6 John Barnwell, “Journal of John Barnwell,” Virginia Magazine of History and Biography, V (April, 1898), Part 1, 391-402; VI (July, 1898), Part 2, 42-55 (citation is to p. 46), hereinafter cited as Barnwell, “Journal,” with appropriate volume number and pages.

7 Barnwell, “Journal,” V, 391-394.

8 Herbert R. Paschal, Jr., “The Tuscarora Indians in North Carolina” (unpublished master’s thesis, University of North Carolina at Chapel Hill, 1953), 72, hereinafter cited as Paschal, “The Tuscarora Indians.”

9 Barnwell, “Journal,” V, 393-394.

10 Paschal, “The Tuscarora Indians,” 72.

11 Barnwell, “Journal,” V, 394. Torhunta is variously rendered in colonial records as Norhunta, Naur-hegh-ne, Tarhunta, and so on. The name survives as that of Norhunta Swamp in the present Greene and Wayne counties. Charles R. Holloman has tentatively identified the townsite as having stood on the Lemley Lancaster property near Wildlife Pond on Old Snow Hill highway, about two miles north of Saulston. See Charles R. Holloman, “Expeditionary Forces in the Tuscarora War,” We the People of North Carolina, XXIII (March, 1966), 17, hereinafter cited as Holloman, “Expeditionary Forces in the Tuscarora War.” See also Goldsboro (N.C.), News-Argus, August 7, 1966.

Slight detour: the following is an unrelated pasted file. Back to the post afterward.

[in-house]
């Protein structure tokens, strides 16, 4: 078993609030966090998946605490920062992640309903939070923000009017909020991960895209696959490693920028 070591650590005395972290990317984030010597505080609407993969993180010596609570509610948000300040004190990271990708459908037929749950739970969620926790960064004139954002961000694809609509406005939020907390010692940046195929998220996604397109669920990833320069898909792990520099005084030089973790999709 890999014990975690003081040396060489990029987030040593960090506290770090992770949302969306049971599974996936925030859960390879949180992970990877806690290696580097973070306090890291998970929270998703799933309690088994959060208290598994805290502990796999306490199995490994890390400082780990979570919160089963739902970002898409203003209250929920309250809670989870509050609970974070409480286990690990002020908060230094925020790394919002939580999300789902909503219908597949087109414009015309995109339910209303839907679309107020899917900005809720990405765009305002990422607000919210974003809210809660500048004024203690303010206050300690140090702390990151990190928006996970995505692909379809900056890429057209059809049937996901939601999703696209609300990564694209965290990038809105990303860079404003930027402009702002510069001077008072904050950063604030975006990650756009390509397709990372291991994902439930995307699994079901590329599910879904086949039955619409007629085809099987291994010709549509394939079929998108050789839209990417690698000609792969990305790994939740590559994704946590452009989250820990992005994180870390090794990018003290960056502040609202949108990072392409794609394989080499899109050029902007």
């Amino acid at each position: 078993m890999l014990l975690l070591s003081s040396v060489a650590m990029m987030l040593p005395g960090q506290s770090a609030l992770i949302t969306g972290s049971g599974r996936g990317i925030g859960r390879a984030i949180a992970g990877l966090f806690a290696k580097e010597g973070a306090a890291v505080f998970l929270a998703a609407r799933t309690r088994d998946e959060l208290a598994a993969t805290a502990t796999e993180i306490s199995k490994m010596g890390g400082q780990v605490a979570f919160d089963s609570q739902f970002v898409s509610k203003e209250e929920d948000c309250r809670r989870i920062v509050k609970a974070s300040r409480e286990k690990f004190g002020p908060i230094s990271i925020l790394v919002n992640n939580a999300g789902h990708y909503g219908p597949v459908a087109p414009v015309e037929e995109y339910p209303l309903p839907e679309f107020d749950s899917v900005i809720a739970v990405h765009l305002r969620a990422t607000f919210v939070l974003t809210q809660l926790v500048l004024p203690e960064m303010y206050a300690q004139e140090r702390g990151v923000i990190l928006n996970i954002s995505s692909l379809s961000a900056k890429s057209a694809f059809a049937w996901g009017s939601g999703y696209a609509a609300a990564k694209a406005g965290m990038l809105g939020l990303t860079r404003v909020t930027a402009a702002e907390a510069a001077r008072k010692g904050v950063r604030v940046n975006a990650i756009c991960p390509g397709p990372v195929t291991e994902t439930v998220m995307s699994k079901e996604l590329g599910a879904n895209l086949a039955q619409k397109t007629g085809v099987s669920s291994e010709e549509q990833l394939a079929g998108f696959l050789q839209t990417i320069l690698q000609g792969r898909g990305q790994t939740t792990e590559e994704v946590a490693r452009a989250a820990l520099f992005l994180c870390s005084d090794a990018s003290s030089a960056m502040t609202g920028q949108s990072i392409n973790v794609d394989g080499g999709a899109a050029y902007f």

12 Barnwell “Journal,” V, 394-395.

13 Barnwell, “Journal,” V, 395.

14 Barnwell, “Journal,” V, 396.

15 Barnwell, “Journal,” V, 397. Barnwell was told by Indians that Hancock’s fort was “a day & ½ march from me.” Early maps show the site as lying on Catechna Creek, a few miles above its confluence with the Neuse River. The creek is today known as Contentnea Creek.

16 Charles R. Holloman tentatively identifies Kenta with a site on Falling Creek, in Lenoir County, southeast of the town of Institute. See Holloman, “Tuscarora Towns in Bath County,” We the People of North Carolina, XXIII (February, 1966), 30. Kenta is evidently the same place known to John Lawson as Kentanuska. See John Lawson, A New Voyage to Carolina, edited by Hugh Talmage Lefler (Chapel Hill: University of North Carolina Press, 1967), 242, hereinafter cited as Lawson, A New Voyage to Carolina.

17 Barnwell, “Journal,” V, 396.

18 Barnwell, “Journal,” V, 397. Barnwell mentions several times the encountering of Seneca in the Tuscarora country. See, for example, pp. 397 and 398.

19 Barnwell, “Journal,” V, 397.

20 Barnwell, “Journal,” V, 399.

21 Barnwell, “Journal,” V, 399. Barnwell understood that there were two routes to Bath, a short one through the woods and another “a round about way thro’ their Indian Settlement.”

22 Barnwell, “Journal,” V, 400. Barnwell renders the name of the village as Innannits but it is apparently the one cited by Lawson as Chunaneets. See Lawson, A New Voyage to Carolina, 242.

23 Barnwell, “Journal,” V, 401. Lawson gives the name as Oonossoora. It was situated on the south bank of Pamlico River not far below the present town of Greenville. Lawson, A New Voyage to Carolina, 242.

24 Barnwell, “Journal,” V, 402.

25 Barnwell, “Journal,” VI, 42.

26 Barnwell, “Journal,” V, 400.